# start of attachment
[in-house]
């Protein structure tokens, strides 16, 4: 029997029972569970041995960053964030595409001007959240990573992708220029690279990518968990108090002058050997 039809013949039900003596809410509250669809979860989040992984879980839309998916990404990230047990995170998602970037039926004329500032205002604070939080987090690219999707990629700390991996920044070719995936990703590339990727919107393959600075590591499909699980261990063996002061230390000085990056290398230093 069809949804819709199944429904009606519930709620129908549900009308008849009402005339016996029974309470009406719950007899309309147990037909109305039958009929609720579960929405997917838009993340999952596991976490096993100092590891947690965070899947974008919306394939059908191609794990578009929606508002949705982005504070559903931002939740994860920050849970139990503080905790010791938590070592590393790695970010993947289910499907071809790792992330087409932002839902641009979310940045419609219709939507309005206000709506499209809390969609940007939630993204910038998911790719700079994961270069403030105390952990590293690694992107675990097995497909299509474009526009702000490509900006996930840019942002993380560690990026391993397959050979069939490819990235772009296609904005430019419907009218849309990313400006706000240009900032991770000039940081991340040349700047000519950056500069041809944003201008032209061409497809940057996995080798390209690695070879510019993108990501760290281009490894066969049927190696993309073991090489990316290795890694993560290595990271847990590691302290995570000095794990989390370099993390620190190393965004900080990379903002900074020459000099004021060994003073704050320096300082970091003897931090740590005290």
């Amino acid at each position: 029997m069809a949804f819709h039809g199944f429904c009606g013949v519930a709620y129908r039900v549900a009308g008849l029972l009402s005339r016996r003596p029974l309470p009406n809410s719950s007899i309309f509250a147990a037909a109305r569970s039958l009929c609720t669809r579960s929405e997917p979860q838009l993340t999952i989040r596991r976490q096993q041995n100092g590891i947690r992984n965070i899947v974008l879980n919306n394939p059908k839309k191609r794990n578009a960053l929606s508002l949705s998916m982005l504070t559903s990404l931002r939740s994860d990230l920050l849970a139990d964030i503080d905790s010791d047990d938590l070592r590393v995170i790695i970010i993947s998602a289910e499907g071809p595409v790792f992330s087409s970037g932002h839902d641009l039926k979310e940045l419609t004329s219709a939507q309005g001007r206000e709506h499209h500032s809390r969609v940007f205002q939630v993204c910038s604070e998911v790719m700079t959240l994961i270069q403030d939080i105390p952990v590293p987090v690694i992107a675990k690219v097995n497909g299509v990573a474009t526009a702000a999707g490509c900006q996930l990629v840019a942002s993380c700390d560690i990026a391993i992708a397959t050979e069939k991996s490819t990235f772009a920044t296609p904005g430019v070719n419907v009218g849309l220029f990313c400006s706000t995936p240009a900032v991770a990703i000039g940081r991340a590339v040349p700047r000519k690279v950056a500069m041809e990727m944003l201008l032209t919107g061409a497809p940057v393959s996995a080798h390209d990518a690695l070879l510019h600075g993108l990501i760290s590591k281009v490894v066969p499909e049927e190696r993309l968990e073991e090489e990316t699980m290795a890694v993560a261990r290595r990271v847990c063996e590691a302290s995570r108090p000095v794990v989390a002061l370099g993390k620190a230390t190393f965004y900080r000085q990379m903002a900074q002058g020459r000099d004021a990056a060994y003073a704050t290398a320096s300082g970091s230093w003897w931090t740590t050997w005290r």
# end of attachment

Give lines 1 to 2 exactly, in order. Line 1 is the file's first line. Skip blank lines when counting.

[in-house]
């Protein structure tokens, strides 16, 4: 029997029972569970041995960053964030595409001007959240990573992708220029690279990518968990108090002058050997 039809013949039900003596809410509250669809979860989040992984879980839309998916990404990230047990995170998602970037039926004329500032205002604070939080987090690219999707990629700390991996920044070719995936990703590339990727919107393959600075590591499909699980261990063996002061230390000085990056290398230093 069809949804819709199944429904009606519930709620129908549900009308008849009402005339016996029974309470009406719950007899309309147990037909109305039958009929609720579960929405997917838009993340999952596991976490096993100092590891947690965070899947974008919306394939059908191609794990578009929606508002949705982005504070559903931002939740994860920050849970139990503080905790010791938590070592590393790695970010993947289910499907071809790792992330087409932002839902641009979310940045419609219709939507309005206000709506499209809390969609940007939630993204910038998911790719700079994961270069403030105390952990590293690694992107675990097995497909299509474009526009702000490509900006996930840019942002993380560690990026391993397959050979069939490819990235772009296609904005430019419907009218849309990313400006706000240009900032991770000039940081991340040349700047000519950056500069041809944003201008032209061409497809940057996995080798390209690695070879510019993108990501760290281009490894066969049927190696993309073991090489990316290795890694993560290595990271847990590691302290995570000095794990989390370099993390620190190393965004900080990379903002900074020459000099004021060994003073704050320096300082970091003897931090740590005290």